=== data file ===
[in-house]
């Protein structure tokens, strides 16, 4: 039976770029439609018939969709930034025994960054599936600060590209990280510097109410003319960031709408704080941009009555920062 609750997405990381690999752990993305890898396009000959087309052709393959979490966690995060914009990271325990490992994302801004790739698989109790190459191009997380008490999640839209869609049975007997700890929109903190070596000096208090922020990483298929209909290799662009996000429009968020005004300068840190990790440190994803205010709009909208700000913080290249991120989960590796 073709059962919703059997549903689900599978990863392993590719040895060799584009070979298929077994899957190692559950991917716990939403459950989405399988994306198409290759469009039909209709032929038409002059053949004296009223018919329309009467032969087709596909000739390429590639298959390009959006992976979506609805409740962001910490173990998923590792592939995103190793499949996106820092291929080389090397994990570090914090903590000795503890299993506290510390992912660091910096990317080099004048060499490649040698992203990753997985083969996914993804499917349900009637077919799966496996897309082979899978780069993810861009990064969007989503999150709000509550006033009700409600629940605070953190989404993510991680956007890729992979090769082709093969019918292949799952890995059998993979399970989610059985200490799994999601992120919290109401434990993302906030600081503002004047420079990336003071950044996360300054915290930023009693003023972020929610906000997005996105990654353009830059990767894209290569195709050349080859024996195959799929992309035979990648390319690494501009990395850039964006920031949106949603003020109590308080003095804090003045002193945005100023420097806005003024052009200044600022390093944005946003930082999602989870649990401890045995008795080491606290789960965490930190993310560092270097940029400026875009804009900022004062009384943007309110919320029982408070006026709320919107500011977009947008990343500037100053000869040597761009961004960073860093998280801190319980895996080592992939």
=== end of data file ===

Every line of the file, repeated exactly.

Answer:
[in-house]
């Protein structure tokens, strides 16, 4: 039976770029439609018939969709930034025994960054599936600060590209990280510097109410003319960031709408704080941009009555920062 609750997405990381690999752990993305890898396009000959087309052709393959979490966690995060914009990271325990490992994302801004790739698989109790190459191009997380008490999640839209869609049975007997700890929109903190070596000096208090922020990483298929209909290799662009996000429009968020005004300068840190990790440190994803205010709009909208700000913080290249991120989960590796 073709059962919703059997549903689900599978990863392993590719040895060799584009070979298929077994899957190692559950991917716990939403459950989405399988994306198409290759469009039909209709032929038409002059053949004296009223018919329309009467032969087709596909000739390429590639298959390009959006992976979506609805409740962001910490173990998923590792592939995103190793499949996106820092291929080389090397994990570090914090903590000795503890299993506290510390992912660091910096990317080099004048060499490649040698992203990753997985083969996914993804499917349900009637077919799966496996897309082979899978780069993810861009990064969007989503999150709000509550006033009700409600629940605070953190989404993510991680956007890729992979090769082709093969019918292949799952890995059998993979399970989610059985200490799994999601992120919290109401434990993302906030600081503002004047420079990336003071950044996360300054915290930023009693003023972020929610906000997005996105990654353009830059990767894209290569195709050349080859024996195959799929992309035979990648390319690494501009990395850039964006920031949106949603003020109590308080003095804090003045002193945005100023420097806005003024052009200044600022390093944005946003930082999602989870649990401890045995008795080491606290789960965490930190993310560092270097940029400026875009804009900022004062009384943007309110919320029982408070006026709320919107500011977009947008990343500037100053000869040597761009961004960073860093998280801190319980895996080592992939």